[00:02:34] BB: My goodness! Wow! This has already gotten interesting. Okay. This is fantastic. First off, Dan, let’s start with, for your role because usually, we go right into the inbox and “Oh! How crazy is your inbox?” and all that stuff. But would you for the sanctity of everybody’s just knowledge describe what the editorial director does?

[00:02:54] DB: Sure. Well, ask yourself, “What does God do?” No! I’m kidding. Editorial director at means that I basically oversee all of the digital content that we put up on a daily basis. For people who do come to our site, they would see that there is quite a lot of content that comes through, through our contributor program, through our staff writers, through third-parties that we have content partnerships with. It’s kind of like a ringmaster kind of role, I guess. I do like to do writing when I can. I have a podcast that is a lot of fun to do, so I try to do a lot of different things. In terms of with publicist, I do get pitches, sometimes I take stuff on for myself. Often times, if I see something that’s interesting, I’ll pass it onto one of my staffers.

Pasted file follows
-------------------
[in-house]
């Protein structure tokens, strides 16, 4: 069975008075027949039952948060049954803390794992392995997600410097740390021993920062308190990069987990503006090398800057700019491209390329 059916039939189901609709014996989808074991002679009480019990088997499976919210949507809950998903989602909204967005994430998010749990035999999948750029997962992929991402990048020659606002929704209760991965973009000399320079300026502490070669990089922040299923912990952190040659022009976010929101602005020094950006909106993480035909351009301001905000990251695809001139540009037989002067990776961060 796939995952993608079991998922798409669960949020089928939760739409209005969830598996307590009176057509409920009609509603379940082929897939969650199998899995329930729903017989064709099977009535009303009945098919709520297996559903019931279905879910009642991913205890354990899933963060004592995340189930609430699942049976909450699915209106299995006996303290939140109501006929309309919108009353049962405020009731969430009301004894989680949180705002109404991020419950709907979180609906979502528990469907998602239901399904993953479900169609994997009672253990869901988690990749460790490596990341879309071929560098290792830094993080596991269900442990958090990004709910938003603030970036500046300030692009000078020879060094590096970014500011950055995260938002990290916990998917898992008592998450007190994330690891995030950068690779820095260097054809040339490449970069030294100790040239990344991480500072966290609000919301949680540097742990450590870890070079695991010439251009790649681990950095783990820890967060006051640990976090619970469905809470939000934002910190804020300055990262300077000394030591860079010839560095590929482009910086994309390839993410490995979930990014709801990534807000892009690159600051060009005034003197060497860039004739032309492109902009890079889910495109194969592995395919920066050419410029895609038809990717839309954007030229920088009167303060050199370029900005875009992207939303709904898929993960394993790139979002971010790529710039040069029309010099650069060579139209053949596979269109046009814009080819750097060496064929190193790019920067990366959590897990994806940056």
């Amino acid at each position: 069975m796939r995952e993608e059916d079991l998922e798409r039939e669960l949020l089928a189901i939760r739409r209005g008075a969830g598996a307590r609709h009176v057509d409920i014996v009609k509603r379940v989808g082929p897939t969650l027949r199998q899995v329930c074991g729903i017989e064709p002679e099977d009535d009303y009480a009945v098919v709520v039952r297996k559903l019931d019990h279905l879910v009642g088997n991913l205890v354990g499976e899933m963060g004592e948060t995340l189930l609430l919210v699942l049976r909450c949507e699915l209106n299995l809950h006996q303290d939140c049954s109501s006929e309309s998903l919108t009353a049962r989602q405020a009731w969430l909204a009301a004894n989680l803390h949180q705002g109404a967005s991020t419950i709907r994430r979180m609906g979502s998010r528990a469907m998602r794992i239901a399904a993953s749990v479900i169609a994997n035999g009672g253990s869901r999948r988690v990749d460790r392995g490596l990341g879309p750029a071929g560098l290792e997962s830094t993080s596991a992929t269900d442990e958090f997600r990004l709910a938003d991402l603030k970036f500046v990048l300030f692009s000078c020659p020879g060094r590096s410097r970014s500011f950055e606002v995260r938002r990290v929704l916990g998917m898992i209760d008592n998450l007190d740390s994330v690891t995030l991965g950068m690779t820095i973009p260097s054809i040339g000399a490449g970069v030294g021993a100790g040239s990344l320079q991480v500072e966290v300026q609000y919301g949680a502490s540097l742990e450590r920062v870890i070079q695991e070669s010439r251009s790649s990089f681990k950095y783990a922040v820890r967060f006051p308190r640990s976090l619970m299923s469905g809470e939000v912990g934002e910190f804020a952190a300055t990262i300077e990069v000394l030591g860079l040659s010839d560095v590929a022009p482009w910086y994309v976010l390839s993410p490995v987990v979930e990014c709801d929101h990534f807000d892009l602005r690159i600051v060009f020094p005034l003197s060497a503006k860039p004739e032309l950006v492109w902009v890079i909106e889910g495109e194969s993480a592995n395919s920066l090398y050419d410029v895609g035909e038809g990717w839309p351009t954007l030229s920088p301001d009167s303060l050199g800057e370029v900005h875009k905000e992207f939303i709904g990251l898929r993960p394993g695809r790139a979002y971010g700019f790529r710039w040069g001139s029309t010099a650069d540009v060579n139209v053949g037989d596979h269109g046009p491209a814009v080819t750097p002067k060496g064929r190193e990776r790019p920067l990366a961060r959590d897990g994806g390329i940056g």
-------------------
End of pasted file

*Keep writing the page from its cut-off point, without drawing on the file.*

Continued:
“Most of us, including myself are people with — who come from a writing background and you know what it’s like to be on the other side of it. Not to say that I’m a pleasant person or a nice person or anything like that, but sometimes, people just — they’re just completely off the mark and then you go, “Well, this is actually what we’re looking for.” Then they go, “Oh!”. Then they do give you something good, so it does happen.”

[00:03:51] BB: How often are you doing the pass off? You’re kind of like air traffic control in that sense. How often does that happen?

[00:03:57] DB: It happens pretty regularly. We have a pretty robust contributor program, so we have — enough content is never a problem for us, so we have a lot coming to us. I don’t forward every single thing that I get, but if there is something in there that’s interesting that I haven’t seen before or just peaks my interest for whatever reason, we’re always happy to take your new ideas.

[00:04:25] BB: Does that mean, Dan, you’re in control of this murky contributor network thing. Who says “yes” to potential contributor? PR people want to know.